Some of you may have read about AP suing an artist, as the artist used a photograph (owned by the Associated Press) as a basis for the very well known Obama Hope graphic.
It started off an interesting discussion between me (into fine art and graphic design) and my husband (trained in photography) , read on for more on this.
To start this off, this is the image causing the problem, and the photo it is based on
Now, this particular case aside, we got on to the subject of artists using other artists work within, or as a basis for, their own work.
Which got me thinking about how often this happens, and whether or not it is acceptable or not.
To me the first one that springs to mind is work by Andy Warhol (for the record – I am not a fan), who obviously used photographs as a basis for his images, one of the most famous being the picture of Marilyn Monroe, based on a promotional photo by Gene Korman. I started with this one as it is the most similar case I could think of to the Obama Hope image. Should Gene Korman have sued Warhol?
What if we change the mediums?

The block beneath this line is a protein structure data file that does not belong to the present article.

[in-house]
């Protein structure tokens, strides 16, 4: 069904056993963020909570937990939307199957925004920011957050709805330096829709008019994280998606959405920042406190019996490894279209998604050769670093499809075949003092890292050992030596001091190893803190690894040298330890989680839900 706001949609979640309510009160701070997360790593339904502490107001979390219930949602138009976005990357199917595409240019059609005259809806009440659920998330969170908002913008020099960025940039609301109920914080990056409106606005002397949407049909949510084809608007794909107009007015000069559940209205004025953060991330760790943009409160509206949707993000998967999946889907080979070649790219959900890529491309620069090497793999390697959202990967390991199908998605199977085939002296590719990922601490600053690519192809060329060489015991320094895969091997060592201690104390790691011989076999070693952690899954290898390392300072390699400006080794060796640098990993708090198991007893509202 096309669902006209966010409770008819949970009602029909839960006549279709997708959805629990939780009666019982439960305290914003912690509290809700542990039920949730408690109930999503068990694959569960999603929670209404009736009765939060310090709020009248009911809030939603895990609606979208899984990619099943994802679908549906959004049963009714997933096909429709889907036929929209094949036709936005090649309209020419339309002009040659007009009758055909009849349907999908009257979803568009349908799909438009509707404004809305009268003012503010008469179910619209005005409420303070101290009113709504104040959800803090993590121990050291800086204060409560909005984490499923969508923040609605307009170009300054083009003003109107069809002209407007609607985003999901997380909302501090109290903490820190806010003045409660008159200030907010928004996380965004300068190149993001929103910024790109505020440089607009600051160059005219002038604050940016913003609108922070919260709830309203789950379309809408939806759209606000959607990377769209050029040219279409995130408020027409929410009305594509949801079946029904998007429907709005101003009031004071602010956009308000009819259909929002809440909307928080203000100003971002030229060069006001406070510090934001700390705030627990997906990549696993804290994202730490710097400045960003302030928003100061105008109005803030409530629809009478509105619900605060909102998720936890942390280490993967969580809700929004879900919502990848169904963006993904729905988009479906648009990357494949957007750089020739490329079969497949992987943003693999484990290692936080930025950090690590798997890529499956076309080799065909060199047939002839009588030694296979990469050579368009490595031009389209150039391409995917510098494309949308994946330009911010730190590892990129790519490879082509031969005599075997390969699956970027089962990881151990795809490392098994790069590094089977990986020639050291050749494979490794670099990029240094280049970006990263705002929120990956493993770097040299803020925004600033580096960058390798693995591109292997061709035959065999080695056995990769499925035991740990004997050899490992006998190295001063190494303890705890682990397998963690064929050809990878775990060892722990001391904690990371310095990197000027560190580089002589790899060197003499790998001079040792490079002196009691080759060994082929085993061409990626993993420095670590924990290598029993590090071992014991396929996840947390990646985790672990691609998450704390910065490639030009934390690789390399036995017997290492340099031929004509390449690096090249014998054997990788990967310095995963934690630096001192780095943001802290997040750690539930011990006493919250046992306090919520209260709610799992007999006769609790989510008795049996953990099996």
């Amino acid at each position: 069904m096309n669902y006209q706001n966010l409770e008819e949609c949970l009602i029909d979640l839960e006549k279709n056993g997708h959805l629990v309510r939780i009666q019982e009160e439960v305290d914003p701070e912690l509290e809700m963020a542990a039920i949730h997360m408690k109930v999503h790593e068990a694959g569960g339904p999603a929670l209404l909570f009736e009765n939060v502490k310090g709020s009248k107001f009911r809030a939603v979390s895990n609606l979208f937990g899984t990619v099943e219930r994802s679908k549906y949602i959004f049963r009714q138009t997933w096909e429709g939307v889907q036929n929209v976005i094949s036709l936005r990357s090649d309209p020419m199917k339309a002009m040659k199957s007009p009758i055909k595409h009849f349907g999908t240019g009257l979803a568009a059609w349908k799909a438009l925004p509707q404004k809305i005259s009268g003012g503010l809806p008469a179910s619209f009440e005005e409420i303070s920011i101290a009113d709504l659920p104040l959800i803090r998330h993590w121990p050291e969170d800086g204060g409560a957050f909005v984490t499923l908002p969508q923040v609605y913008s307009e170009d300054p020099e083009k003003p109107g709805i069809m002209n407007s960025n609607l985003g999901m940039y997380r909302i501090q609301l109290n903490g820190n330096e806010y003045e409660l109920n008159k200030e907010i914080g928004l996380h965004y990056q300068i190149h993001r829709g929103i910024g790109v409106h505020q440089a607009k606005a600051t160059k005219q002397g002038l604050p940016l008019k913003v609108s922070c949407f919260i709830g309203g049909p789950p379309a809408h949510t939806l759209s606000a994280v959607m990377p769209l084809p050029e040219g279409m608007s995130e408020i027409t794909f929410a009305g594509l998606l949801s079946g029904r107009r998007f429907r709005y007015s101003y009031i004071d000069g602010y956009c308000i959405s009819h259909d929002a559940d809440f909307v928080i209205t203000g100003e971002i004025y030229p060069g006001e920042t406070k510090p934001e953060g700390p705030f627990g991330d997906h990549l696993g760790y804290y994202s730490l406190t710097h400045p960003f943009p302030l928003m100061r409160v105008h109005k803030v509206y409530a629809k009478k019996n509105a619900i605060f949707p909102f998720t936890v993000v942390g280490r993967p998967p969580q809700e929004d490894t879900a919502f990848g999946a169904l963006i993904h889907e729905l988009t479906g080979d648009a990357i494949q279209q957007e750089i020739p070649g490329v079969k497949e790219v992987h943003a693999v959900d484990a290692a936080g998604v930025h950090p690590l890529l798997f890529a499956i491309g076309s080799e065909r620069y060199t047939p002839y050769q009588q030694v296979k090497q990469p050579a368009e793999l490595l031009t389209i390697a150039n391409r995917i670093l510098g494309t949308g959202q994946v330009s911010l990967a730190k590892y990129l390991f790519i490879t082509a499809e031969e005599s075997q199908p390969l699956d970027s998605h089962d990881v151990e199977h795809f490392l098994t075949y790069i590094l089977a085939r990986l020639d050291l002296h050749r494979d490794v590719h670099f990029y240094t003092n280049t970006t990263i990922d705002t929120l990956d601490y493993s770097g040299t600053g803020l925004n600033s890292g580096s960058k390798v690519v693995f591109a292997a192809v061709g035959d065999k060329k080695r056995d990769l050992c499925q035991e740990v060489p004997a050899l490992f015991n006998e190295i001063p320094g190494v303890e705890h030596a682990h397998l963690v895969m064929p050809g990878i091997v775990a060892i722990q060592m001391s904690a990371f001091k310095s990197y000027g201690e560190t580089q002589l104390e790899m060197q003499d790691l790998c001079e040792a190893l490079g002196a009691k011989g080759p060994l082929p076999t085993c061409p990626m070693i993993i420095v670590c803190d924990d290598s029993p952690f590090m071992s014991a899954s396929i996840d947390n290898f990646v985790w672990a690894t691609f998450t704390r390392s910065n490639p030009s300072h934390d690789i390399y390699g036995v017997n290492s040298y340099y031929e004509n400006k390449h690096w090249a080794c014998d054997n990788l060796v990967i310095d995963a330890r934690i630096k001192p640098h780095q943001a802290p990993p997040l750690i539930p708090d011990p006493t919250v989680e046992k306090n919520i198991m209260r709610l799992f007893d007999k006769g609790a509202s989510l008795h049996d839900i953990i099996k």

If it is copyright infringement when someone uses photographs in their creation, is it also copyright infringement when a photographer uses someone else’s creation in their photograph?
Because if it is, where does the entire genre of fashion photography stand? The fashion they shoot is someone else’s creation after all. Same goes for architectural photographers, someone designed that architecture. Any photographs with anything designed by man would surely count?
So you couldn’t feature packaging, clothes, or in fact anything that wasn’t 100% natural. After all, your chairs are designed, your electronics are designed, etc.
How about when both images are the same medium?
Such as Duchamp’s version of the Mona Lisa?
Or Dali’s version of the Venus de Milo?
Now, looking up Copyright I find this definition,
Copyright infringement is the unauthorized or prohibited use of works under copyright, infringing the copyright holder’s exclusive rights, such as the right to reproduce or perform the copyrighted work, or to make derivative works.
Derivative work, according to US law,
…is an expressive creation that includes major, copyright-protected elements of an original, previously created first work.
I’m pretty certain that all of the examples I’ve mentioned would fit that definition. Including fashion and architectural photography.
While I obviously believe that straight out copies are completely wrong and should be punishable, derivative work is a much greyer area. Changing a couple of small details, say, thinning a line , or tweaking a shade, doesn’t seem like a good enough reason to get around copyright. But what about the examples above? Where do they fit on that line?